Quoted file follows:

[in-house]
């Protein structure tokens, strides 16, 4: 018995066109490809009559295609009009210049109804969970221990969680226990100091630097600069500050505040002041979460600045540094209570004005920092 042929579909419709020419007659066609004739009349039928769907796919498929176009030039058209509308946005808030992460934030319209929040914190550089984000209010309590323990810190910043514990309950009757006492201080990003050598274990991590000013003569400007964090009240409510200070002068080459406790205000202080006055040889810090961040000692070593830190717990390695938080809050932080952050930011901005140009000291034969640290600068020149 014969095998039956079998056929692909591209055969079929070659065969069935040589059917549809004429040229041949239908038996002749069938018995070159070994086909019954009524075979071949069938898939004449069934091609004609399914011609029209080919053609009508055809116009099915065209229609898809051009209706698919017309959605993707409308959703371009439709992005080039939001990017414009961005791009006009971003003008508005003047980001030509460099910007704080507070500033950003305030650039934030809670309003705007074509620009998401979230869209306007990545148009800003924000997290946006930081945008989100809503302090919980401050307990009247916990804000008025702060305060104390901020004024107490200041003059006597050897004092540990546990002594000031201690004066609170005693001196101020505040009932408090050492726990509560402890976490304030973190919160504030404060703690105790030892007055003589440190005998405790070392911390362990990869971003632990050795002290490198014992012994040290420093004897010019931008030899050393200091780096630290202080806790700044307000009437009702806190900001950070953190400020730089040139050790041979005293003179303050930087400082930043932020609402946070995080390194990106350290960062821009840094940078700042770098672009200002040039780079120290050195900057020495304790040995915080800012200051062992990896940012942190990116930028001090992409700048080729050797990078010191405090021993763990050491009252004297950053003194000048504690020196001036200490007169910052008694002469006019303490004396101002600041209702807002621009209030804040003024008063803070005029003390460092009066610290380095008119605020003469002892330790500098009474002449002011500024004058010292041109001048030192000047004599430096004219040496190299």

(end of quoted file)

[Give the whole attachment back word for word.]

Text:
[in-house]
């Protein structure tokens, strides 16, 4: 018995066109490809009559295609009009210049109804969970221990969680226990100091630097600069500050505040002041979460600045540094209570004005920092 042929579909419709020419007659066609004739009349039928769907796919498929176009030039058209509308946005808030992460934030319209929040914190550089984000209010309590323990810190910043514990309950009757006492201080990003050598274990991590000013003569400007964090009240409510200070002068080459406790205000202080006055040889810090961040000692070593830190717990390695938080809050932080952050930011901005140009000291034969640290600068020149 014969095998039956079998056929692909591209055969079929070659065969069935040589059917549809004429040229041949239908038996002749069938018995070159070994086909019954009524075979071949069938898939004449069934091609004609399914011609029209080919053609009508055809116009099915065209229609898809051009209706698919017309959605993707409308959703371009439709992005080039939001990017414009961005791009006009971003003008508005003047980001030509460099910007704080507070500033950003305030650039934030809670309003705007074509620009998401979230869209306007990545148009800003924000997290946006930081945008989100809503302090919980401050307990009247916990804000008025702060305060104390901020004024107490200041003059006597050897004092540990546990002594000031201690004066609170005693001196101020505040009932408090050492726990509560402890976490304030973190919160504030404060703690105790030892007055003589440190005998405790070392911390362990990869971003632990050795002290490198014992012994040290420093004897010019931008030899050393200091780096630290202080806790700044307000009437009702806190900001950070953190400020730089040139050790041979005293003179303050930087400082930043932020609402946070995080390194990106350290960062821009840094940078700042770098672009200002040039780079120290050195900057020495304790040995915080800012200051062992990896940012942190990116930028001090992409700048080729050797990078010191405090021993763990050491009252004297950053003194000048504690020196001036200490007169910052008694002469006019303490004396101002600041209702807002621009209030804040003024008063803070005029003390460092009066610290380095008119605020003469002892330790500098009474002449002011500024004058010292041109001048030192000047004599430096004219040496190299």